Alternatively, or in addition, the functionality described herein can be performed, at least in part, by one or more hardware logic components. For example, and without limitation, illustrative types of hardware logic components that can be used include Field-programmable Gate Arrays (FPGAs), Program-specific Integrated Circuits (ASICs), Program-specific Standard Products (ASSPs), System-on-a-chip systems (SOCs), Complex Programmable Logic Devices (CPLDs), etc.

The present invention may be embodied in other specific forms without departing from its spirit or characteristics. The described embodiments are to be considered in all respects only as illustrative and not restrictive. The scope of the invention is, therefore, indicated by the appended claims rather than by the foregoing description. All changes which come within the meaning and range of equivalency of the claims are to be embraced within their scope.

Claims (20)

What is claimed is:
1. A computing system comprising:
one or more processors;
one or more computer-readable media having stored thereon instructions that are executable by the one or more processors to configure the computer system to provide bundles of application components for different applications, including instructions that are executable to configure the computer system to perform at least the following:
at an application framework, identify a bundle comprising portions, each portion being an application component, including components from at least two different applications, and having values for attributes in the portion defined for a first user where one or more portion are configured to obtain data from one or more data sources;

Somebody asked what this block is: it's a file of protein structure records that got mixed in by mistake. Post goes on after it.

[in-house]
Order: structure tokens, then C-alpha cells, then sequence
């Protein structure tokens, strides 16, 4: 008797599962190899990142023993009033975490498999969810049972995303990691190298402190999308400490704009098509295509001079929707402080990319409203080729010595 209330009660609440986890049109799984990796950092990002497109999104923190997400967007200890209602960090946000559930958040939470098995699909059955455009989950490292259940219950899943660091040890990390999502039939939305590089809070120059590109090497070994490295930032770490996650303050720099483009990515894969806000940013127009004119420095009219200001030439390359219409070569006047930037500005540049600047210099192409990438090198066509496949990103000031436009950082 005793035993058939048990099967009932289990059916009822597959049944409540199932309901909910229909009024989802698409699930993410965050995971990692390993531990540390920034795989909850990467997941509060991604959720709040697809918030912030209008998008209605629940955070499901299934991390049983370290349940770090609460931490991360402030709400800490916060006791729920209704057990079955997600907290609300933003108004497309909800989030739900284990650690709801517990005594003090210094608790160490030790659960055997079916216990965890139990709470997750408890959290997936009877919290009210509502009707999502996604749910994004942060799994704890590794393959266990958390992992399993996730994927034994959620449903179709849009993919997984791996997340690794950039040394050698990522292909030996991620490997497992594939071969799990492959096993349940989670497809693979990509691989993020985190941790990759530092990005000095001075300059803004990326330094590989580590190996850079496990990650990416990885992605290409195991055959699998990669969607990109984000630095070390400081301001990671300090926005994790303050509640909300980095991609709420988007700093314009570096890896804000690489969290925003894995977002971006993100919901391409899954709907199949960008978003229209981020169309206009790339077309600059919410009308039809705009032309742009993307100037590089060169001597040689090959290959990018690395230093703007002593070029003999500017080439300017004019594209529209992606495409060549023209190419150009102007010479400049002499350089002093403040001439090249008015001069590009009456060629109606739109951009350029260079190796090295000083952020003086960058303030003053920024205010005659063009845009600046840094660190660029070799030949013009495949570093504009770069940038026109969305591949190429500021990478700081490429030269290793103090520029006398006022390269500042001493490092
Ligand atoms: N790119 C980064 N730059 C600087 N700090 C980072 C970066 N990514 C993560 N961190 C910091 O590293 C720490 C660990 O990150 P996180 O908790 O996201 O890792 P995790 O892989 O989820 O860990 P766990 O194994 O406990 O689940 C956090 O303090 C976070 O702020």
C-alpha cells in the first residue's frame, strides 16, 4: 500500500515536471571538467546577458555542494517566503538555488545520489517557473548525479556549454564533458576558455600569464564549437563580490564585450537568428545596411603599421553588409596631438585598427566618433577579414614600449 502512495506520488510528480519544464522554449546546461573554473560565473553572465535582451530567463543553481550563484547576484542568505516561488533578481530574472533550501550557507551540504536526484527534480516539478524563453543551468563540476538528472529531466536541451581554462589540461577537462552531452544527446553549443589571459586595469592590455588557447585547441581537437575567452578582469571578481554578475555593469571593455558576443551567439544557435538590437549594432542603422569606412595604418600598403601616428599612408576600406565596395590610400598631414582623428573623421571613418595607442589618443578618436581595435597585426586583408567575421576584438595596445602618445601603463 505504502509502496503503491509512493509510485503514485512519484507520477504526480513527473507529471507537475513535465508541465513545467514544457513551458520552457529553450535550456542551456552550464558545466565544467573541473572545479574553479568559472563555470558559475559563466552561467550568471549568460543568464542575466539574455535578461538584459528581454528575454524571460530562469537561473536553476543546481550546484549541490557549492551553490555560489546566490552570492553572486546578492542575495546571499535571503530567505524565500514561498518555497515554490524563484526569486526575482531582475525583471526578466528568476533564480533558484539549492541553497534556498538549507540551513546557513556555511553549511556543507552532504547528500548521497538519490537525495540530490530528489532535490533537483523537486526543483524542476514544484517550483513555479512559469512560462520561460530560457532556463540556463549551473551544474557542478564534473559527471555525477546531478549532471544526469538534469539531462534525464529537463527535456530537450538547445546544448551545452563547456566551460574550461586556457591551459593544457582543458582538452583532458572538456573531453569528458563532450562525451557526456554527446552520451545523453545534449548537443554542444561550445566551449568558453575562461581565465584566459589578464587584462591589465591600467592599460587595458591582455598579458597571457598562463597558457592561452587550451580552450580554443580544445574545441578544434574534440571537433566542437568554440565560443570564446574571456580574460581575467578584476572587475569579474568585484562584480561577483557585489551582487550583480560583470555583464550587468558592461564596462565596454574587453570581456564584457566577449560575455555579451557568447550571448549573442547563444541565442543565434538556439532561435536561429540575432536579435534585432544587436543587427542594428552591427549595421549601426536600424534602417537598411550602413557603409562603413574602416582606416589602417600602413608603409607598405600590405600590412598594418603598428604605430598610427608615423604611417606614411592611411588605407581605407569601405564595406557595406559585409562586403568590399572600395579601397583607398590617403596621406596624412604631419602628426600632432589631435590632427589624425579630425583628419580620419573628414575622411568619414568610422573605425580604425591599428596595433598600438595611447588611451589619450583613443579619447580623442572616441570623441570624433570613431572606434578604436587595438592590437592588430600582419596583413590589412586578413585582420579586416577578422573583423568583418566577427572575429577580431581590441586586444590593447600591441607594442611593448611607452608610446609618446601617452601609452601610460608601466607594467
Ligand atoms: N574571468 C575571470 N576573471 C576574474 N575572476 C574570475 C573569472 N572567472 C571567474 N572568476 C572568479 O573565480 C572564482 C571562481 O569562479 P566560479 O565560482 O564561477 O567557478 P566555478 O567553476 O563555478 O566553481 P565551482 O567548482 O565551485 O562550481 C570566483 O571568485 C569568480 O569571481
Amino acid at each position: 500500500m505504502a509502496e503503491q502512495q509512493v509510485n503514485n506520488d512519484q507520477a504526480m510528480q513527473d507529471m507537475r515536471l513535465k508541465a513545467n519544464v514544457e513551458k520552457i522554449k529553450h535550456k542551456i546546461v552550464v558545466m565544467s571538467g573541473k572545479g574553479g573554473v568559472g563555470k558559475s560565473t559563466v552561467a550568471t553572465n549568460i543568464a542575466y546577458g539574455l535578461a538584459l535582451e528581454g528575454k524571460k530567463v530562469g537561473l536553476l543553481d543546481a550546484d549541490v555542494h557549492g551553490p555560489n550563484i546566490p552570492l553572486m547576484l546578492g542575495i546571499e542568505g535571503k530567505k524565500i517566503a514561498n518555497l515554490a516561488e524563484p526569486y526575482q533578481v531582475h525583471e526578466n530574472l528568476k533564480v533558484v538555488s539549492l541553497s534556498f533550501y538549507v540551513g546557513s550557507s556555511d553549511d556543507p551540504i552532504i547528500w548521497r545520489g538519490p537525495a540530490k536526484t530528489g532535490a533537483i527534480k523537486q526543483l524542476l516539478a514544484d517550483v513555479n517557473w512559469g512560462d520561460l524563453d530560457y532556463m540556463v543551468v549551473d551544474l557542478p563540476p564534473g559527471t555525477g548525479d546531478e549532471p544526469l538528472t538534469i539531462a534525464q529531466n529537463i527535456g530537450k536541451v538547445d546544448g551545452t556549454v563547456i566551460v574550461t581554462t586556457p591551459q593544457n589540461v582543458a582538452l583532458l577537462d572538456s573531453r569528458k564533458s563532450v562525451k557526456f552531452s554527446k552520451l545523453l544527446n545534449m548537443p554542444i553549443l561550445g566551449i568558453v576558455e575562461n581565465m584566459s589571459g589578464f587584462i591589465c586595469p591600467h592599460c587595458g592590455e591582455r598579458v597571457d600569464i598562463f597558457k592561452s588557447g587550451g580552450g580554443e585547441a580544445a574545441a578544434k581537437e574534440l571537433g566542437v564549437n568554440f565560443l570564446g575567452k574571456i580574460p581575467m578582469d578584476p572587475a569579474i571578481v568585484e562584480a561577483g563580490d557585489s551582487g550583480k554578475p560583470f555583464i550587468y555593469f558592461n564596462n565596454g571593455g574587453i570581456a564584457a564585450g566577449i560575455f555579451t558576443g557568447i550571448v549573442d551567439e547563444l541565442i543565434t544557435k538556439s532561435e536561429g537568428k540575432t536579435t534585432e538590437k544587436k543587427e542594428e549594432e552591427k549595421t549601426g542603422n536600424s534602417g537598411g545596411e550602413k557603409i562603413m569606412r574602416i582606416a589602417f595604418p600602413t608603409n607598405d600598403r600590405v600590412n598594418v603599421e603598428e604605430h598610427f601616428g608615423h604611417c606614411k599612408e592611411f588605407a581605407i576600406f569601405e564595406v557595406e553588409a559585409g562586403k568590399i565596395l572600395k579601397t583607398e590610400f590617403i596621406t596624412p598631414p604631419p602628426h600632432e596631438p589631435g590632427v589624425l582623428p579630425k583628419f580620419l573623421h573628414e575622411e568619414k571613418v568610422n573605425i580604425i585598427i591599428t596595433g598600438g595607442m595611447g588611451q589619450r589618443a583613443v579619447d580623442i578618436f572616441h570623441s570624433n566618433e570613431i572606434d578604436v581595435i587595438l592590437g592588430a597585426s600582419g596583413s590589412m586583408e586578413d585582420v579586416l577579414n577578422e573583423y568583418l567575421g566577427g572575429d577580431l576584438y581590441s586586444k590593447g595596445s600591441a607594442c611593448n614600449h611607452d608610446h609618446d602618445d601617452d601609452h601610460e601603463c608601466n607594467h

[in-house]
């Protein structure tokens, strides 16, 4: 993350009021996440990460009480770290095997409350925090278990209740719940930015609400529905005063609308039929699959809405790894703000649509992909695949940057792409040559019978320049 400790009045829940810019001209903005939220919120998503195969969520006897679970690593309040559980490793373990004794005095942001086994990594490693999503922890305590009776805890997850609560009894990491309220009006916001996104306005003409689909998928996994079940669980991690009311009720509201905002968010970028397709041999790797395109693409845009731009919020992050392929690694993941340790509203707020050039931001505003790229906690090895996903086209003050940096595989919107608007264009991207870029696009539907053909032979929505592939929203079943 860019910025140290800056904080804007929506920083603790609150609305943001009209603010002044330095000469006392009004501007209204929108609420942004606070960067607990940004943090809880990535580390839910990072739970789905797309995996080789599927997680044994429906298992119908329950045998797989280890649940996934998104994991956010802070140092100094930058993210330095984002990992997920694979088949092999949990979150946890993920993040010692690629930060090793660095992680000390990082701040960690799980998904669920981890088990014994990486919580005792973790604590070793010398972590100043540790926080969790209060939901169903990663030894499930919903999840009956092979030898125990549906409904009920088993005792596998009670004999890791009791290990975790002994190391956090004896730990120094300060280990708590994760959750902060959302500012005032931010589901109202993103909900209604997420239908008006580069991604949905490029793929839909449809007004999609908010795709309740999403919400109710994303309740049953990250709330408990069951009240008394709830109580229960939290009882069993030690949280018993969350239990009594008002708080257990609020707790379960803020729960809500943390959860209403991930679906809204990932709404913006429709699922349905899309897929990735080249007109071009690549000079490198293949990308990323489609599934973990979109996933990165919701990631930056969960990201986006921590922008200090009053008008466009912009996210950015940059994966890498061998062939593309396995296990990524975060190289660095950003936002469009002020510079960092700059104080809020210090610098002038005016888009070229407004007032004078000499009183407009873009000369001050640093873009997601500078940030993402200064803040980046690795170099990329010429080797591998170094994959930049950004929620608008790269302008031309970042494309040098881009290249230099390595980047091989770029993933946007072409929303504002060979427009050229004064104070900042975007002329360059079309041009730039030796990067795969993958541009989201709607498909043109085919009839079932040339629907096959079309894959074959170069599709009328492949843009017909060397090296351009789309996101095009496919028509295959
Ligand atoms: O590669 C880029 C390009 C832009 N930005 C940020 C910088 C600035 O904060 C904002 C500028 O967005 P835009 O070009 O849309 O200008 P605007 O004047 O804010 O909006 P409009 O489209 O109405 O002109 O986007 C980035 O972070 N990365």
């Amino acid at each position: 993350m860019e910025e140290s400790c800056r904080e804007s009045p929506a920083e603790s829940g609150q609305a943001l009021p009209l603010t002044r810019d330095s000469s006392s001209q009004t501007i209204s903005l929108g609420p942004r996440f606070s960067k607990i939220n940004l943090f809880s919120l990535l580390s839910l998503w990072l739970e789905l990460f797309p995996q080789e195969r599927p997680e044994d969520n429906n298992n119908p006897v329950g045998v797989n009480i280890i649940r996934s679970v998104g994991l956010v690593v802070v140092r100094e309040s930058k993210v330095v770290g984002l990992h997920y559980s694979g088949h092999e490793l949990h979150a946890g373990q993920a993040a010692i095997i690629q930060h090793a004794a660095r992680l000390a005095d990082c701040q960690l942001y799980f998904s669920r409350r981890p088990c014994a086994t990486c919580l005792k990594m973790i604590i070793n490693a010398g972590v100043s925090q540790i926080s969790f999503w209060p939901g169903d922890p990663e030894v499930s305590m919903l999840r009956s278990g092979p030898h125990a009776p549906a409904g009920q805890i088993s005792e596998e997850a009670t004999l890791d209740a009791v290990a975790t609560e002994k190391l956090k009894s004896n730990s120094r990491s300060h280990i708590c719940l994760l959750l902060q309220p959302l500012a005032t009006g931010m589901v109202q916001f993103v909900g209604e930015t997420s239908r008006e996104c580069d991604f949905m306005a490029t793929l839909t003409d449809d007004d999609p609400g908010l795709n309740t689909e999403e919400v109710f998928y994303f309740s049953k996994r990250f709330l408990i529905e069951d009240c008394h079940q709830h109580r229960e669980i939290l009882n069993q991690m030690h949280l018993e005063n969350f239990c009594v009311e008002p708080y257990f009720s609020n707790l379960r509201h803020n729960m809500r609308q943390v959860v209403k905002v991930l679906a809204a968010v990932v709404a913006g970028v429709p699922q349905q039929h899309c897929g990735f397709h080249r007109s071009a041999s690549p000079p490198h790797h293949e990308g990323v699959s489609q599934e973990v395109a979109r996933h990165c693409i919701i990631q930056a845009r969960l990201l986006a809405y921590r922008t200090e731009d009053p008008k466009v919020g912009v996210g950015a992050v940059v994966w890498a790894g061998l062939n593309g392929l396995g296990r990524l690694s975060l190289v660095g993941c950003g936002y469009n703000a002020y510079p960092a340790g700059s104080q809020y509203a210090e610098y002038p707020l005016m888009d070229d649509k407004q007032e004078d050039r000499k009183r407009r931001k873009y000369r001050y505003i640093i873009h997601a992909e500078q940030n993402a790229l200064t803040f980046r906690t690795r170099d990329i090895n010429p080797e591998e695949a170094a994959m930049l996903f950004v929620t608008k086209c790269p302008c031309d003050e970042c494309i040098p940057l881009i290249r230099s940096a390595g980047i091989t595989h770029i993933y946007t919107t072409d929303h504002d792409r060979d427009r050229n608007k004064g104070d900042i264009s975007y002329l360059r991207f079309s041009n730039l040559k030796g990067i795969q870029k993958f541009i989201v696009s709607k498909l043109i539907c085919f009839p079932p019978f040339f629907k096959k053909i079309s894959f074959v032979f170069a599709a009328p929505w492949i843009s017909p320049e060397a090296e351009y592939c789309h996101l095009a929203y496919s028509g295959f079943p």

at the application framework, receive a request for the bundle from a second user;
at the application framework, identify within the bundle one or more values for attributes that apply to the first user, but not to the second user;
as a result of identifying within the bundle one or more values for attributes that apply to the first user, but not to the second user, the application framework, modify the one or more values for attributes that apply to the first user, but not to the second user before the bundle is consumed by the second user, but not modifying one or more other values used to obtain data from the one or more data sources; and
at the application framework provide the bundle to the second user with the modified values for attributes that apply to the first user, but not to the second user and the unmodified values used to obtain data from the one or more data sources to allow the second user to efficiently implement the application components as the bundle.
2. The system of claim 1, wherein the one or more computer-readable media further have stored thereon instructions that are executable by the one or more processors to configure the computer system to identify within the bundle values for attributes that apply to the first user, but not to the second user by identifying personal information.
3. The system of claim 1, wherein the one or more computer-readable media further have stored thereon instructions that are executable by the one or more processors to configure the computer system to identify within the bundle values for attributes that apply to the first user, but not to the second user by identifying bundle enforced restrictions.